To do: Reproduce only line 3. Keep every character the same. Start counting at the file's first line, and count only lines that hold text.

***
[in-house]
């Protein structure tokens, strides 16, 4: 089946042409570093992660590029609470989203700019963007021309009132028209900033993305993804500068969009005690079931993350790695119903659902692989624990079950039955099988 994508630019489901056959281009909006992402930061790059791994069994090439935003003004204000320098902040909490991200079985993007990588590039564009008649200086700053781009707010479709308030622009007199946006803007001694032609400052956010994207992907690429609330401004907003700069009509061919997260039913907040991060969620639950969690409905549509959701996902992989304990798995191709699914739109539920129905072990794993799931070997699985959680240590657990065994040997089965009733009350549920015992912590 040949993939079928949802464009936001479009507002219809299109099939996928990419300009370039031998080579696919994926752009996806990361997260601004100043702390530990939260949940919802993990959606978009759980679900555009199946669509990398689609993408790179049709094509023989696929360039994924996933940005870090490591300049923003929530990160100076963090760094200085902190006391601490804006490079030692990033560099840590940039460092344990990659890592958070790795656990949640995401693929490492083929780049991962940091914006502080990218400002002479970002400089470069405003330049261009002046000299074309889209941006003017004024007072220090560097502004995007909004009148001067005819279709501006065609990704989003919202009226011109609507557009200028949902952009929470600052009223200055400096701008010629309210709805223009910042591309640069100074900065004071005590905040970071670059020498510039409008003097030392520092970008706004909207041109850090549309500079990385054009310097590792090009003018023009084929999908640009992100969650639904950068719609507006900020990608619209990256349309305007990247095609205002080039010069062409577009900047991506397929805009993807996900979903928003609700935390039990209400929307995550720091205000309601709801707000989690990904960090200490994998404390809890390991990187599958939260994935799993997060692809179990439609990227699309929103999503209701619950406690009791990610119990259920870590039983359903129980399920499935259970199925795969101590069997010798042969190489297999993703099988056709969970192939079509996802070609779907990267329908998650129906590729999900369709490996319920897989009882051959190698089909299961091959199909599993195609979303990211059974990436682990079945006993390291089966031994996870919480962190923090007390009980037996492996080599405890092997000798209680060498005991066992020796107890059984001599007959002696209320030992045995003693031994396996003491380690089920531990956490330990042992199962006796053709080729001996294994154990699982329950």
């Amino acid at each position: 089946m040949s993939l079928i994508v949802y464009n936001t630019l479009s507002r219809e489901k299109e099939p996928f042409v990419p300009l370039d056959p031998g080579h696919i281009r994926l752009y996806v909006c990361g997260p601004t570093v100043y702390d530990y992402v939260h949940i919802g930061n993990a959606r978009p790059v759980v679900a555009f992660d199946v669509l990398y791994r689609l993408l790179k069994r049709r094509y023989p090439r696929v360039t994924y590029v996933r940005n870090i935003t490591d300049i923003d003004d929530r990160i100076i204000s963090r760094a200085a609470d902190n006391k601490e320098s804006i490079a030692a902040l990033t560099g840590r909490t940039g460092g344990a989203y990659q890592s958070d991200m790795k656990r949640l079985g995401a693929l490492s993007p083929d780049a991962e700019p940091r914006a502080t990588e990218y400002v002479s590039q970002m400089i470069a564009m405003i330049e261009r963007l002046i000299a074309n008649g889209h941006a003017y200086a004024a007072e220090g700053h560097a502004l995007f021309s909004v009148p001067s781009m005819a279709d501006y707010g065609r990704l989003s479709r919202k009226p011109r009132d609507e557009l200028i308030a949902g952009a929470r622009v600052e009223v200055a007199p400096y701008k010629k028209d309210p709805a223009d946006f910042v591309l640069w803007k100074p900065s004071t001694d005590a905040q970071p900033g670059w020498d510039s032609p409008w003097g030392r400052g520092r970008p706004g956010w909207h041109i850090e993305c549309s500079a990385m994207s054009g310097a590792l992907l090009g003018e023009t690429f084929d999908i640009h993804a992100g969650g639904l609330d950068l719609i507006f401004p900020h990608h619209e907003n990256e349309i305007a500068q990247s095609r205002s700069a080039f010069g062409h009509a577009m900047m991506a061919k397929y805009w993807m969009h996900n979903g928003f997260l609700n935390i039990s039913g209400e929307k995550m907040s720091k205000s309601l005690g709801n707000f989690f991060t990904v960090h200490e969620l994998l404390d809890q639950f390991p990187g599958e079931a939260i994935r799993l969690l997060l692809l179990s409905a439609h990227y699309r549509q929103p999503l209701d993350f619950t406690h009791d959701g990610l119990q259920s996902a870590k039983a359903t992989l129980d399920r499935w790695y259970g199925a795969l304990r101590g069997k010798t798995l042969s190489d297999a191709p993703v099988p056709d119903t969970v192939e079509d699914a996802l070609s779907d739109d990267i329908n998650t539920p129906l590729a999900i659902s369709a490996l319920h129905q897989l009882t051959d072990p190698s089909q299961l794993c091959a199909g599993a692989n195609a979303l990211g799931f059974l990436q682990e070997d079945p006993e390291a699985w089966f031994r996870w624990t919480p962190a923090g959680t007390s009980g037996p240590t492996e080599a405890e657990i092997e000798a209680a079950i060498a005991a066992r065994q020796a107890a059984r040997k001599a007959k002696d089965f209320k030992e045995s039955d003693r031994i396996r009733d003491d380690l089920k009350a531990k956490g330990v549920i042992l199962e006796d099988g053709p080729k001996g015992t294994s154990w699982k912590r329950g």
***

């Amino acid at each position: 089946m040949s993939l079928i994508v949802y464009n936001t630019l479009s507002r219809e489901k299109e099939p996928f042409v990419p300009l370039d056959p031998g080579h696919i281009r994926l752009y996806v909006c990361g997260p601004t570093v100043y702390d530990y992402v939260h949940i919802g930061n993990a959606r978009p790059v759980v679900a555009f992660d199946v669509l990398y791994r689609l993408l790179k069994r049709r094509y023989p090439r696929v360039t994924y590029v996933r940005n870090i935003t490591d300049i923003d003004d929530r990160i100076i204000s963090r760094a200085a609470d902190n006391k601490e320098s804006i490079a030692a902040l990033t560099g840590r909490t940039g460092g344990a989203y990659q890592s958070d991200m790795k656990r949640l079985g995401a693929l490492s993007p083929d780049a991962e700019p940091r914006a502080t990588e990218y400002v002479s590039q970002m400089i470069a564009m405003i330049e261009r963007l002046i000299a074309n008649g889209h941006a003017y200086a004024a007072e220090g700053h560097a502004l995007f021309s909004v009148p001067s781009m005819a279709d501006y707010g065609r990704l989003s479709r919202k009226p011109r009132d609507e557009l200028i308030a949902g952009a929470r622009v600052e009223v200055a007199p400096y701008k010629k028209d309210p709805a223009d946006f910042v591309l640069w803007k100074p900065s004071t001694d005590a905040q970071p900033g670059w020498d510039s032609p409008w003097g030392r400052g520092r970008p706004g956010w909207h041109i850090e993305c549309s500079a990385m994207s054009g310097a590792l992907l090009g003018e023009t690429f084929d999908i640009h993804a992100g969650g639904l609330d950068l719609i507006f401004p900020h990608h619209e907003n990256e349309i305007a500068q990247s095609r205002s700069a080039f010069g062409h009509a577009m900047m991506a061919k397929y805009w993807m969009h996900n979903g928003f997260l609700n935390i039990s039913g209400e929307k995550m907040s720091k205000s309601l005690g709801n707000f989690f991060t990904v960090h200490e969620l994998l404390d809890q639950f390991p990187g599958e079931a939260i994935r799993l969690l997060l692809l179990s409905a439609h990227y699309r549509q929103p999503l209701d993350f619950t406690h009791d959701g990610l119990q259920s996902a870590k039983a359903t992989l129980d399920r499935w790695y259970g199925a795969l304990r101590g069997k010798t798995l042969s190489d297999a191709p993703v099988p056709d119903t969970v192939e079509d699914a996802l070609s779907d739109d990267i329908n998650t539920p129906l590729a999900i659902s369709a490996l319920h129905q897989l009882t051959d072990p190698s089909q299961l794993c091959a199909g599993a692989n195609a979303l990211g799931f059974l990436q682990e070997d079945p006993e390291a699985w089966f031994r996870w624990t919480p962190a923090g959680t007390s009980g037996p240590t492996e080599a405890e657990i092997e000798a209680a079950i060498a005991a066992r065994q020796a107890a059984r040997k001599a007959k002696d089965f209320k030992e045995s039955d003693r031994i396996r009733d003491d380690l089920k009350a531990k956490g330990v549920i042992l199962e006796d099988g053709p080729k001996g015992t294994s154990w699982k912590r329950g």